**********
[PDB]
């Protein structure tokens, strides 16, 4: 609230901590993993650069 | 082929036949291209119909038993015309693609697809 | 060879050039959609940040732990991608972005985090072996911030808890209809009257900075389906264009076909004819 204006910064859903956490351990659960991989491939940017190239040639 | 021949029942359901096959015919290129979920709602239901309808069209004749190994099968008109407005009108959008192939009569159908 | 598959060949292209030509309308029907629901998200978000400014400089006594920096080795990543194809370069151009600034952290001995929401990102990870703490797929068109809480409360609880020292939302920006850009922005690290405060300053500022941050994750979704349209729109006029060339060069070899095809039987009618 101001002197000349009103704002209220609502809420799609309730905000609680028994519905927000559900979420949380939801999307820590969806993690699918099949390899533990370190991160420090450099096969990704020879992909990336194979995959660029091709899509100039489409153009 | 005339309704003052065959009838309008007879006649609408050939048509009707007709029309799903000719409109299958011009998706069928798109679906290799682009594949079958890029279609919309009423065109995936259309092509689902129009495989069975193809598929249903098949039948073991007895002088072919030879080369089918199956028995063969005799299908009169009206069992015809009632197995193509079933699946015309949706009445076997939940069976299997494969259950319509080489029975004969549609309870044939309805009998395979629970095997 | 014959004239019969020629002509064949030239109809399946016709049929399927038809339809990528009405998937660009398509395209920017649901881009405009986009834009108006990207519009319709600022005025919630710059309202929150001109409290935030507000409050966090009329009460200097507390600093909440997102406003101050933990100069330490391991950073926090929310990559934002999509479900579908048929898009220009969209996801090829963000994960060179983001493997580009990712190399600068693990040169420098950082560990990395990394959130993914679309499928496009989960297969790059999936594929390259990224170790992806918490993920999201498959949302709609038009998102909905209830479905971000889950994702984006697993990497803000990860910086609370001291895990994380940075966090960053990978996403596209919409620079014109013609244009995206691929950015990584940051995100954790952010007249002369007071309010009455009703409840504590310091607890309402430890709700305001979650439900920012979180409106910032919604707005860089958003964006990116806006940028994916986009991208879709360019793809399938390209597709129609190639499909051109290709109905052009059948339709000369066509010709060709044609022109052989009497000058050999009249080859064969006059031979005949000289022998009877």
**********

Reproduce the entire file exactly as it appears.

[PDB]
């Protein structure tokens, strides 16, 4: 609230901590993993650069 | 082929036949291209119909038993015309693609697809 | 060879050039959609940040732990991608972005985090072996911030808890209809009257900075389906264009076909004819 204006910064859903956490351990659960991989491939940017190239040639 | 021949029942359901096959015919290129979920709602239901309808069209004749190994099968008109407005009108959008192939009569159908 | 598959060949292209030509309308029907629901998200978000400014400089006594920096080795990543194809370069151009600034952290001995929401990102990870703490797929068109809480409360609880020292939302920006850009922005690290405060300053500022941050994750979704349209729109006029060339060069070899095809039987009618 101001002197000349009103704002209220609502809420799609309730905000609680028994519905927000559900979420949380939801999307820590969806993690699918099949390899533990370190991160420090450099096969990704020879992909990336194979995959660029091709899509100039489409153009 | 005339309704003052065959009838309008007879006649609408050939048509009707007709029309799903000719409109299958011009998706069928798109679906290799682009594949079958890029279609919309009423065109995936259309092509689902129009495989069975193809598929249903098949039948073991007895002088072919030879080369089918199956028995063969005799299908009169009206069992015809009632197995193509079933699946015309949706009445076997939940069976299997494969259950319509080489029975004969549609309870044939309805009998395979629970095997 | 014959004239019969020629002509064949030239109809399946016709049929399927038809339809990528009405998937660009398509395209920017649901881009405009986009834009108006990207519009319709600022005025919630710059309202929150001109409290935030507000409050966090009329009460200097507390600093909440997102406003101050933990100069330490391991950073926090929310990559934002999509479900579908048929898009220009969209996801090829963000994960060179983001493997580009990712190399600068693990040169420098950082560990990395990394959130993914679309499928496009989960297969790059999936594929390259990224170790992806918490993920999201498959949302709609038009998102909905209830479905971000889950994702984006697993990497803000990860910086609370001291895990994380940075966090960053990978996403596209919409620079014109013609244009995206691929950015990584940051995100954790952010007249002369007071309010009455009703409840504590310091607890309402430890709700305001979650439900920012979180409106910032919604707005860089958003964006990116806006940028994916986009991208879709360019793809399938390209597709129609190639499909051109290709109905052009059948339709000369066509010709060709044609022109052989009497000058050999009249080859064969006059031979005949000289022998009877």